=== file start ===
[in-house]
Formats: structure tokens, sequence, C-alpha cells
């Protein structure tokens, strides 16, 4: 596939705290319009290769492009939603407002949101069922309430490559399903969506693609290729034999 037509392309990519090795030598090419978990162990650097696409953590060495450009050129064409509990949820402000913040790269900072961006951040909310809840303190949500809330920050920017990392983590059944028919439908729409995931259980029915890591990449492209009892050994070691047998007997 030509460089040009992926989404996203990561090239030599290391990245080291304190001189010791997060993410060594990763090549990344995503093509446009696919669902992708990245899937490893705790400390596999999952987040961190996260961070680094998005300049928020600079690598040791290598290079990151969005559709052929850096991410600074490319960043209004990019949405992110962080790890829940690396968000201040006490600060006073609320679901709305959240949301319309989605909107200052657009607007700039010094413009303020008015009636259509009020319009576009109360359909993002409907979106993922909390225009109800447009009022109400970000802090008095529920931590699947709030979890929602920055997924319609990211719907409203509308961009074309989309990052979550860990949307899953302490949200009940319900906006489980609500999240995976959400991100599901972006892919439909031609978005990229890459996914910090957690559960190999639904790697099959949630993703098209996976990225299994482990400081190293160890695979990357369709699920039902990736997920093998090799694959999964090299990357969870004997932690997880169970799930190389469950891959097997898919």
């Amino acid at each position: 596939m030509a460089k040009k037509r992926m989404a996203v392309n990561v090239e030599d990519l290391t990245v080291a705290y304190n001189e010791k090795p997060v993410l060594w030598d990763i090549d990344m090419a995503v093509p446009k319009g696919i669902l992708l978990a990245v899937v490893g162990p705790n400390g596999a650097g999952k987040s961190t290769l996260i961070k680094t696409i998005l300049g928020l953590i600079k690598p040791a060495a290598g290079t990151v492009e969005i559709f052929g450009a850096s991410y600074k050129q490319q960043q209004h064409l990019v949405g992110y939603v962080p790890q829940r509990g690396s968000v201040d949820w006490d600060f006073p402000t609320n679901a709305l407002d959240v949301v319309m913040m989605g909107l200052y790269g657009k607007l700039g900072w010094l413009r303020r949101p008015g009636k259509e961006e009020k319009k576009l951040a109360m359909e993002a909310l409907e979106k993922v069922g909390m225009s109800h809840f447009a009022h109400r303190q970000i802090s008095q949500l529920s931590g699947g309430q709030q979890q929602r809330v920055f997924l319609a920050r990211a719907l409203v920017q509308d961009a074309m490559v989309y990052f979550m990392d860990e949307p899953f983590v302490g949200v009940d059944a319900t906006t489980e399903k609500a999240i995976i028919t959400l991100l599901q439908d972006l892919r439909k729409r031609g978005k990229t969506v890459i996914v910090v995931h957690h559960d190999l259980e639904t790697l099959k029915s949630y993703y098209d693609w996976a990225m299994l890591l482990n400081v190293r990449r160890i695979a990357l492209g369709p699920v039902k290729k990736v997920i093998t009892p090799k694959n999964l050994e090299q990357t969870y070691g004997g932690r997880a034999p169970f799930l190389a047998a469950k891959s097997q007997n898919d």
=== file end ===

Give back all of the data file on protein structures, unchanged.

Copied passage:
[in-house]
Formats: structure tokens, sequence, C-alpha cells
């Protein structure tokens, strides 16, 4: 596939705290319009290769492009939603407002949101069922309430490559399903969506693609290729034999 037509392309990519090795030598090419978990162990650097696409953590060495450009050129064409509990949820402000913040790269900072961006951040909310809840303190949500809330920050920017990392983590059944028919439908729409995931259980029915890591990449492209009892050994070691047998007997 030509460089040009992926989404996203990561090239030599290391990245080291304190001189010791997060993410060594990763090549990344995503093509446009696919669902992708990245899937490893705790400390596999999952987040961190996260961070680094998005300049928020600079690598040791290598290079990151969005559709052929850096991410600074490319960043209004990019949405992110962080790890829940690396968000201040006490600060006073609320679901709305959240949301319309989605909107200052657009607007700039010094413009303020008015009636259509009020319009576009109360359909993002409907979106993922909390225009109800447009009022109400970000802090008095529920931590699947709030979890929602920055997924319609990211719907409203509308961009074309989309990052979550860990949307899953302490949200009940319900906006489980609500999240995976959400991100599901972006892919439909031609978005990229890459996914910090957690559960190999639904790697099959949630993703098209996976990225299994482990400081190293160890695979990357369709699920039902990736997920093998090799694959999964090299990357969870004997932690997880169970799930190389469950891959097997898919």
């Amino acid at each position: 596939m030509a460089k040009k037509r992926m989404a996203v392309n990561v090239e030599d990519l290391t990245v080291a705290y304190n001189e010791k090795p997060v993410l060594w030598d990763i090549d990344m090419a995503v093509p446009k319009g696919i669902l992708l978990a990245v899937v490893g162990p705790n400390g596999a650097g999952k987040s961190t290769l996260i961070k680094t696409i998005l300049g928020l953590i600079k690598p040791a060495a290598g290079t990151v492009e969005i559709f052929g450009a850096s991410y600074k050129q490319q960043q209004h064409l990019v949405g992110y939603v962080p790890q829940r509990g690396s968000v201040d949820w006490d600060f006073p402000t609320n679901a709305l407002d959240v949301v319309m913040m989605g909107l200052y790269g657009k607007l700039g900072w010094l413009r303020r949101p008015g009636k259509e961006e009020k319009k576009l951040a109360m359909e993002a909310l409907e979106k993922v069922g909390m225009s109800h809840f447009a009022h109400r303190q970000i802090s008095q949500l529920s931590g699947g309430q709030q979890q929602r809330v920055f997924l319609a920050r990211a719907l409203v920017q509308d961009a074309m490559v989309y990052f979550m990392d860990e949307p899953f983590v302490g949200v009940d059944a319900t906006t489980e399903k609500a999240i995976i028919t959400l991100l599901q439908d972006l892919r439909k729409r031609g978005k990229t969506v890459i996914v910090v995931h957690h559960d190999l259980e639904t790697l099959k029915s949630y993703y098209d693609w996976a990225m299994l890591l482990n400081v190293r990449r160890i695979a990357l492209g369709p699920v039902k290729k990736v997920i093998t009892p090799k694959n999964l050994e090299q990357t969870y070691g004997g932690r997880a034999p169970f799930l190389a047998a469950k891959s097997q007997n898919d």